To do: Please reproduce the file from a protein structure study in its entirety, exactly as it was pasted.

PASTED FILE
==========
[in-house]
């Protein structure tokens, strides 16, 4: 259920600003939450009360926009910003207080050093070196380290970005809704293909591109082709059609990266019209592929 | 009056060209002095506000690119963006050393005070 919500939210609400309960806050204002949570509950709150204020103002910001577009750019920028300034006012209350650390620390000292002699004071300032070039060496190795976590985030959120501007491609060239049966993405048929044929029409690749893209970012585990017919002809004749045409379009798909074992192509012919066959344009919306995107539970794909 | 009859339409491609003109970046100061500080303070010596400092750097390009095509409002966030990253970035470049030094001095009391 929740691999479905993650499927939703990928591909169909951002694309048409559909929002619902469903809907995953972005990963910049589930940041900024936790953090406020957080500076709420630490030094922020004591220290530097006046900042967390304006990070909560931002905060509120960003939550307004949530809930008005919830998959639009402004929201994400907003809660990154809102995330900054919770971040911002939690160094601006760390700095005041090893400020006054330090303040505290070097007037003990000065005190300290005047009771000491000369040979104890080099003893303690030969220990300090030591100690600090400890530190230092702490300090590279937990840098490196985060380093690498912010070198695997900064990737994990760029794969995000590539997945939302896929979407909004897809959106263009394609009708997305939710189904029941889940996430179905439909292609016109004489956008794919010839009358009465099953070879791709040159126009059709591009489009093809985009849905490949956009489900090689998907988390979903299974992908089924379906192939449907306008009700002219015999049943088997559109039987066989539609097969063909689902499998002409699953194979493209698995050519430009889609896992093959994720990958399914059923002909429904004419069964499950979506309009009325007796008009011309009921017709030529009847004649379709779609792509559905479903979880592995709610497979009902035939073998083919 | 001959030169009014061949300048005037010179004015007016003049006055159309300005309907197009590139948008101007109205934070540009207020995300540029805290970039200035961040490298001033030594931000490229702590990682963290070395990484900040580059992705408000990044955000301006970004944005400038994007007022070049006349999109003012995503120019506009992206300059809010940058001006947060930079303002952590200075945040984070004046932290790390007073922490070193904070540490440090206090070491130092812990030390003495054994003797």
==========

[in-house]
């Protein structure tokens, strides 16, 4: 259920600003939450009360926009910003207080050093070196380290970005809704293909591109082709059609990266019209592929 | 009056060209002095506000690119963006050393005070 919500939210609400309960806050204002949570509950709150204020103002910001577009750019920028300034006012209350650390620390000292002699004071300032070039060496190795976590985030959120501007491609060239049966993405048929044929029409690749893209970012585990017919002809004749045409379009798909074992192509012919066959344009919306995107539970794909 | 009859339409491609003109970046100061500080303070010596400092750097390009095509409002966030990253970035470049030094001095009391 929740691999479905993650499927939703990928591909169909951002694309048409559909929002619902469903809907995953972005990963910049589930940041900024936790953090406020957080500076709420630490030094922020004591220290530097006046900042967390304006990070909560931002905060509120960003939550307004949530809930008005919830998959639009402004929201994400907003809660990154809102995330900054919770971040911002939690160094601006760390700095005041090893400020006054330090303040505290070097007037003990000065005190300290005047009771000491000369040979104890080099003893303690030969220990300090030591100690600090400890530190230092702490300090590279937990840098490196985060380093690498912010070198695997900064990737994990760029794969995000590539997945939302896929979407909004897809959106263009394609009708997305939710189904029941889940996430179905439909292609016109004489956008794919010839009358009465099953070879791709040159126009059709591009489009093809985009849905490949956009489900090689998907988390979903299974992908089924379906192939449907306008009700002219015999049943088997559109039987066989539609097969063909689902499998002409699953194979493209698995050519430009889609896992093959994720990958399914059923002909429904004419069964499950979506309009009325007796008009011309009921017709030529009847004649379709779609792509559905479903979880592995709610497979009902035939073998083919 | 001959030169009014061949300048005037010179004015007016003049006055159309300005309907197009590139948008101007109205934070540009207020995300540029805290970039200035961040490298001033030594931000490229702590990682963290070395990484900040580059992705408000990044955000301006970004944005400038994007007022070049006349999109003012995503120019506009992206300059809010940058001006947060930079303002952590200075945040984070004046932290790390007073922490070193904070540490440090206090070491130092812990030390003495054994003797």